How to Match Clients with the Right Methods
Have you ever had clients try a mindfulness exercise that made them more anxious, or get emotionally flooded when you asked them to breathe deeply? What about clients who are quick to tell you, “I don’t like that breathing stuff!”? If you’re applying mind-body practices like pranayama breathing, meditation, mudras, or mantras in your session, it’s important to understand which practices are best suited to which conditions—such as depression, anxiety, and disassociated states—and what effects and possible abreactions these practices can evoke. You’ll discover how to:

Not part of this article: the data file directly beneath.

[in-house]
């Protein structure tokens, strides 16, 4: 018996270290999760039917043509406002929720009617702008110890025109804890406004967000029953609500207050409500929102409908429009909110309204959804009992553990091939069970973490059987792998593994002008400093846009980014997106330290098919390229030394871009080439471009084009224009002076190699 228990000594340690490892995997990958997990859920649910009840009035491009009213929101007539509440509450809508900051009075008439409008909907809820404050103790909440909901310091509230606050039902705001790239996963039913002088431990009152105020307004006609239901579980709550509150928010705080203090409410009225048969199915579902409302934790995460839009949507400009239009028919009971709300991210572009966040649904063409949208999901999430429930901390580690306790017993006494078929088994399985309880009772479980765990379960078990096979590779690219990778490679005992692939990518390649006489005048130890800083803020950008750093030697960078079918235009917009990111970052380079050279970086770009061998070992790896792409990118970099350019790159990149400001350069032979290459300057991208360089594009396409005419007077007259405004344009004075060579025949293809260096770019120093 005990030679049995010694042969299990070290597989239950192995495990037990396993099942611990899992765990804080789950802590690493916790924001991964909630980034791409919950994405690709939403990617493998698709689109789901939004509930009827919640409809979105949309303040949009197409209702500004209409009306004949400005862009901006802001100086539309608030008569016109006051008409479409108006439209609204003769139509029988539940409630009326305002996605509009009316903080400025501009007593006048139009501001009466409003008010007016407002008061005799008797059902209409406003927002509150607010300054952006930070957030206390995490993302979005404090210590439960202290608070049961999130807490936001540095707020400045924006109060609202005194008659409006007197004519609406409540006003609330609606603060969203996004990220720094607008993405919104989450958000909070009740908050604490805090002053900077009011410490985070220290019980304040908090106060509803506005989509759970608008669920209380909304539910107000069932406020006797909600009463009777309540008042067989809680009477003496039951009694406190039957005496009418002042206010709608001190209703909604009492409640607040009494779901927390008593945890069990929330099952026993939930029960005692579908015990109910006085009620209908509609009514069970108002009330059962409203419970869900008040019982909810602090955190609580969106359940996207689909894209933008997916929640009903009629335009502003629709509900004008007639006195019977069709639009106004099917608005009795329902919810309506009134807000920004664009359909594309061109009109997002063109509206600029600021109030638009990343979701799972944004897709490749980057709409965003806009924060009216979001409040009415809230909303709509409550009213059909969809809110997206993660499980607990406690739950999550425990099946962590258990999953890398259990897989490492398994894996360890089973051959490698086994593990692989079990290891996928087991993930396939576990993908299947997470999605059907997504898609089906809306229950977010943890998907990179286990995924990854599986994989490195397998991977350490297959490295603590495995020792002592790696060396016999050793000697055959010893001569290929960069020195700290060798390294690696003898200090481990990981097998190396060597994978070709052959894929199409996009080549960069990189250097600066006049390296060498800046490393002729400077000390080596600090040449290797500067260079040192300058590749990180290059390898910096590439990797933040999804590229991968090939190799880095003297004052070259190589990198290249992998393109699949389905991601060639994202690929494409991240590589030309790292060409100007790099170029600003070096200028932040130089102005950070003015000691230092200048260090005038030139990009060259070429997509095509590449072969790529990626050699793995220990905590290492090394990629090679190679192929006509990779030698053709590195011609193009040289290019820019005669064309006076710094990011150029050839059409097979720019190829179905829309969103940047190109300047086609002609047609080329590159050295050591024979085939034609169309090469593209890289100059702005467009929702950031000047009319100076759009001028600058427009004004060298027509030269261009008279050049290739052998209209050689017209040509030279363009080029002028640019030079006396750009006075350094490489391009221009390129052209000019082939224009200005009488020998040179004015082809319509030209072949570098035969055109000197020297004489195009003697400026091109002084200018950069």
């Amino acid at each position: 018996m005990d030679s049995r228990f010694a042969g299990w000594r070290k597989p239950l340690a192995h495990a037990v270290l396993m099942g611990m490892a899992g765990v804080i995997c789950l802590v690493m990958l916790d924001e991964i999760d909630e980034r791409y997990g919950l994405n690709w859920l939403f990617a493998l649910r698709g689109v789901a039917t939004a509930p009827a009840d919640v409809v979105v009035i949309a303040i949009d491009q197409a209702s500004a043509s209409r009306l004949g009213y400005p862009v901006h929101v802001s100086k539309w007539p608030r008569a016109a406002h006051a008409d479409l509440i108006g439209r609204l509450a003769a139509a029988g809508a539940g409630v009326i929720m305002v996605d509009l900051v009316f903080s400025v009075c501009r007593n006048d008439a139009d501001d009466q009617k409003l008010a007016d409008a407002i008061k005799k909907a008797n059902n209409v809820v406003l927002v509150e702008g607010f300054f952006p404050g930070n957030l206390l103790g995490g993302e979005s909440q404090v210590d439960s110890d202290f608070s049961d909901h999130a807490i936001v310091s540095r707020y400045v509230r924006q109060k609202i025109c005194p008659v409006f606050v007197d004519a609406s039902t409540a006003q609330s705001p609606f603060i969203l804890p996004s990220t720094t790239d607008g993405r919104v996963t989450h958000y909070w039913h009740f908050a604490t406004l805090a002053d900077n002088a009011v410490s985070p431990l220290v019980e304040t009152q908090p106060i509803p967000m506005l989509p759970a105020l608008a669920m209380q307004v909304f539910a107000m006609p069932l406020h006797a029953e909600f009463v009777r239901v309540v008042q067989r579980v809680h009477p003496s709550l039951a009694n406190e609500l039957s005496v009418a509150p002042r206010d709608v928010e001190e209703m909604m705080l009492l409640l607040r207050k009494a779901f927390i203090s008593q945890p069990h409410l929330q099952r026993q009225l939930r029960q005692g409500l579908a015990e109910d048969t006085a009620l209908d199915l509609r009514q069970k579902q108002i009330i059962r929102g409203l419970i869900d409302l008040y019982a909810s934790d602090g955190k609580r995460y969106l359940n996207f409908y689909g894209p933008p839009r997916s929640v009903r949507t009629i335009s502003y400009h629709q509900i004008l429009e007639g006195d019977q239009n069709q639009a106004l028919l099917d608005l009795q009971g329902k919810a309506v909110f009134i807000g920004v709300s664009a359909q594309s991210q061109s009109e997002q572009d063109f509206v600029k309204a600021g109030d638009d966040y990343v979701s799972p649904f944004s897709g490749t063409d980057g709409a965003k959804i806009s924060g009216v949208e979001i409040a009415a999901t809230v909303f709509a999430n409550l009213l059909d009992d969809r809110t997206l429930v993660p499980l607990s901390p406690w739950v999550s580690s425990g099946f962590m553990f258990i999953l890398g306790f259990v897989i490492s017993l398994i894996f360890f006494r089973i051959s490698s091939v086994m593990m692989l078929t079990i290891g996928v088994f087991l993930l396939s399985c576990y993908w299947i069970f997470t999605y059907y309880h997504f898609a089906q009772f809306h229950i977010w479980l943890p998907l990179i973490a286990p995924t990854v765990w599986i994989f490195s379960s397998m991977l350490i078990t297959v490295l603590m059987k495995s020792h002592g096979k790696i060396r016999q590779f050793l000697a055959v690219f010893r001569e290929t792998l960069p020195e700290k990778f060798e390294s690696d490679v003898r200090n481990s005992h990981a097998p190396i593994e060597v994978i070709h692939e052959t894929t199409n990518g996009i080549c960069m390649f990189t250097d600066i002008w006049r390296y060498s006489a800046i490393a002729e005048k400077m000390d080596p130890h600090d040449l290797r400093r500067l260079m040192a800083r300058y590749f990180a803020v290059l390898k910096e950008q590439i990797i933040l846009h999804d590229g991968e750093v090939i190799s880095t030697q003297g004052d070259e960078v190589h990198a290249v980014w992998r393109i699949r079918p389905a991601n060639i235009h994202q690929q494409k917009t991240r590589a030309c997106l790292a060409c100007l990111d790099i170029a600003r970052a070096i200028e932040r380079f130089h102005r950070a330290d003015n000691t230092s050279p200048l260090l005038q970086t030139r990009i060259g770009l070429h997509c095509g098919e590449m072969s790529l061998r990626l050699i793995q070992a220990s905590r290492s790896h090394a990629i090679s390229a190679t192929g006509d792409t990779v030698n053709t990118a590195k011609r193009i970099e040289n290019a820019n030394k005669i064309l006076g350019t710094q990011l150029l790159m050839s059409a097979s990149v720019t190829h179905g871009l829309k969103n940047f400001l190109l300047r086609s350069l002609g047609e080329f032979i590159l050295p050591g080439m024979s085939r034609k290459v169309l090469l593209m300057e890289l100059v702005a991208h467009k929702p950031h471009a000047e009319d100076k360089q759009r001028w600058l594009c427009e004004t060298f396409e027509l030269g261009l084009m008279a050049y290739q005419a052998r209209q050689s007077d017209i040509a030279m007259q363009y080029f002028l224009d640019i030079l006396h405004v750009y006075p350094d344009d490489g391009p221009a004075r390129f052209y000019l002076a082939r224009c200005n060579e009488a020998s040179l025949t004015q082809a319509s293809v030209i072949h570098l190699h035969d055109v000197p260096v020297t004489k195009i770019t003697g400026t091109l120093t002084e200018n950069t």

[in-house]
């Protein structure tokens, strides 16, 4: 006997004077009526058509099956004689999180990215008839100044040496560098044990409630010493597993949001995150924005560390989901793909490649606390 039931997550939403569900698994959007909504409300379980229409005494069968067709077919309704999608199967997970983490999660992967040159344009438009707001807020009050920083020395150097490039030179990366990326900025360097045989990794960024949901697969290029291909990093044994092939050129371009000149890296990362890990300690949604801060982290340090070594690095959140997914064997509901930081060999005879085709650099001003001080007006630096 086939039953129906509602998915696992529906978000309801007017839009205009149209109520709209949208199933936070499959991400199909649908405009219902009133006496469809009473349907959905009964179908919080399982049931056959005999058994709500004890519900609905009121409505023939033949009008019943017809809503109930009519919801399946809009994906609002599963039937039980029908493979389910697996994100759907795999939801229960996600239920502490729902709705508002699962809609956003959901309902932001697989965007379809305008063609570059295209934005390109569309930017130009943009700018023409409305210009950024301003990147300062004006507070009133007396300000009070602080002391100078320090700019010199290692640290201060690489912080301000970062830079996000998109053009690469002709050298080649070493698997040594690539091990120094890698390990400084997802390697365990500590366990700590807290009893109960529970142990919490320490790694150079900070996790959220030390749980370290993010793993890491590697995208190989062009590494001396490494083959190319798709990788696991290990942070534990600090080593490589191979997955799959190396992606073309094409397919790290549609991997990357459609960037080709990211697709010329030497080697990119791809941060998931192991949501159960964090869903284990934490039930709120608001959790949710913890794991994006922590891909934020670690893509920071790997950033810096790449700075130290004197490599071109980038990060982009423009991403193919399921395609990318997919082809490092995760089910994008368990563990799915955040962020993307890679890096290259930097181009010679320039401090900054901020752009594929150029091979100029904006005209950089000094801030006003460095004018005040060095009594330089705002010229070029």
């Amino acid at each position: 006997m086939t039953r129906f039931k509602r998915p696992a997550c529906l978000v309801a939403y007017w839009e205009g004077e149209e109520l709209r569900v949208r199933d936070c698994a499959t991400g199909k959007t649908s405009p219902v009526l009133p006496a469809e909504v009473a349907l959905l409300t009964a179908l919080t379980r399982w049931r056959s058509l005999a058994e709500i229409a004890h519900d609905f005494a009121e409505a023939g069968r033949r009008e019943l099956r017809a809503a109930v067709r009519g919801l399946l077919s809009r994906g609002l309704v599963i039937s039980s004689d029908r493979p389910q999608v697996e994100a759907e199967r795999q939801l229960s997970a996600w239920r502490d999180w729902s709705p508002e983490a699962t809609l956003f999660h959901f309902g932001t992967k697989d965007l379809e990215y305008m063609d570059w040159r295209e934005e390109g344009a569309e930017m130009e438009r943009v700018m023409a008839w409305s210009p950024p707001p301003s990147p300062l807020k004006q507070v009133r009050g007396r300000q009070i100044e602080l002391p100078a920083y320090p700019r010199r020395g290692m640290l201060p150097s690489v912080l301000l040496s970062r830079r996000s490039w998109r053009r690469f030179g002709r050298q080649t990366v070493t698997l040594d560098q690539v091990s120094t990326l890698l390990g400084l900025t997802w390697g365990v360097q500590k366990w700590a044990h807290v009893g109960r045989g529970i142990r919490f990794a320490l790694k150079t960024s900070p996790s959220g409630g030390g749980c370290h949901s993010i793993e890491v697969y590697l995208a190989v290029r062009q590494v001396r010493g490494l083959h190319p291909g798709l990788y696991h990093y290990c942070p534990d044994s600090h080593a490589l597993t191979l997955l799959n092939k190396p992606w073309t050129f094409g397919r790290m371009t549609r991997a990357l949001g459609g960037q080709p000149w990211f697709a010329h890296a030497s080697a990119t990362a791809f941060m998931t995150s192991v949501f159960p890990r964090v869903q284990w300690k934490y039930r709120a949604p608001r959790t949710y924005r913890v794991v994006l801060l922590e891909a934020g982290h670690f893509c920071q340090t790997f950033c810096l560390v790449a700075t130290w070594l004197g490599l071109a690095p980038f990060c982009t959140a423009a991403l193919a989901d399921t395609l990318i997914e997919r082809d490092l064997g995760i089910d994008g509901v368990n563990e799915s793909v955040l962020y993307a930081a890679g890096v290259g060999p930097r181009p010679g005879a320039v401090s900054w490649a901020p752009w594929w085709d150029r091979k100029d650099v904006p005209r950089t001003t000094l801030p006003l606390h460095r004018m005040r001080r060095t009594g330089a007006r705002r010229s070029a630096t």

- Apply appropriate breathing and meditation practices based on your client’s presenting mood and diagnosis
- Help clients learn breathing, toning, and hand-gesture practices to self-regulate between sessions
- Incorporate simple yoga skills like adapted breathing and meditations in clinical settings, even when clients express cultural, religious, or personal resistance to practicing yoga
Note: APA and ASWB credit only.
Amy Weintraub, MFA, ERYT 500, author of Yoga Skills for Therapists and Yoga for Depression, leads LifeForce Yoga trainings for medical and yoga professionals worldwide.